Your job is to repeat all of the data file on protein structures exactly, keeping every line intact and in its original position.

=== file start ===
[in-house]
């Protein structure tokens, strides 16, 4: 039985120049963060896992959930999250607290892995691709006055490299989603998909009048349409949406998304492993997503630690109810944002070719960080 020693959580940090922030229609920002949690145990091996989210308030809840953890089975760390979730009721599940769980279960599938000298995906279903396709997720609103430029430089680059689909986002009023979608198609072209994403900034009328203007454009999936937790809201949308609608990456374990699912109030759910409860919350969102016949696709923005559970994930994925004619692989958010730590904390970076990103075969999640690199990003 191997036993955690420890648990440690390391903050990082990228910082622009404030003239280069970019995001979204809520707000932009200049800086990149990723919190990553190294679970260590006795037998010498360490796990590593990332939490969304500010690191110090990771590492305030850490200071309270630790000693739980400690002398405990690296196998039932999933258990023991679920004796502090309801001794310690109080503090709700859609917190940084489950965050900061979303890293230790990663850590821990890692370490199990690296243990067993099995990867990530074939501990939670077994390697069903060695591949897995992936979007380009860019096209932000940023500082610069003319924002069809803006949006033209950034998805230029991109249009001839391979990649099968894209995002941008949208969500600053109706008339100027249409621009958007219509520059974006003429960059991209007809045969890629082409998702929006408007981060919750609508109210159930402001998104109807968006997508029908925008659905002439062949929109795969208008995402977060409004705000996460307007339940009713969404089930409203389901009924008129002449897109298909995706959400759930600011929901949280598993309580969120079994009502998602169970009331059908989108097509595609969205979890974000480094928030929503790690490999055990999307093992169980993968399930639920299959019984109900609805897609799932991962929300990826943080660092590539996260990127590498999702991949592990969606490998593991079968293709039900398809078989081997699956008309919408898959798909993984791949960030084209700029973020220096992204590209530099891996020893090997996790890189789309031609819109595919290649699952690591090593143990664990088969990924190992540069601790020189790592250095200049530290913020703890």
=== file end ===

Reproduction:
[in-house]
């Protein structure tokens, strides 16, 4: 039985120049963060896992959930999250607290892995691709006055490299989603998909009048349409949406998304492993997503630690109810944002070719960080 020693959580940090922030229609920002949690145990091996989210308030809840953890089975760390979730009721599940769980279960599938000298995906279903396709997720609103430029430089680059689909986002009023979608198609072209994403900034009328203007454009999936937790809201949308609608990456374990699912109030759910409860919350969102016949696709923005559970994930994925004619692989958010730590904390970076990103075969999640690199990003 191997036993955690420890648990440690390391903050990082990228910082622009404030003239280069970019995001979204809520707000932009200049800086990149990723919190990553190294679970260590006795037998010498360490796990590593990332939490969304500010690191110090990771590492305030850490200071309270630790000693739980400690002398405990690296196998039932999933258990023991679920004796502090309801001794310690109080503090709700859609917190940084489950965050900061979303890293230790990663850590821990890692370490199990690296243990067993099995990867990530074939501990939670077994390697069903060695591949897995992936979007380009860019096209932000940023500082610069003319924002069809803006949006033209950034998805230029991109249009001839391979990649099968894209995002941008949208969500600053109706008339100027249409621009958007219509520059974006003429960059991209007809045969890629082409998702929006408007981060919750609508109210159930402001998104109807968006997508029908925008659905002439062949929109795969208008995402977060409004705000996460307007339940009713969404089930409203389901009924008129002449897109298909995706959400759930600011929901949280598993309580969120079994009502998602169970009331059908989108097509595609969205979890974000480094928030929503790690490999055990999307093992169980993968399930639920299959019984109900609805897609799932991962929300990826943080660092590539996260990127590498999702991949592990969606490998593991079968293709039900398809078989081997699956008309919408898959798909993984791949960030084209700029973020220096992204590209530099891996020893090997996790890189789309031609819109595919290649699952690591090593143990664990088969990924190992540069601790020189790592250095200049530290913020703890």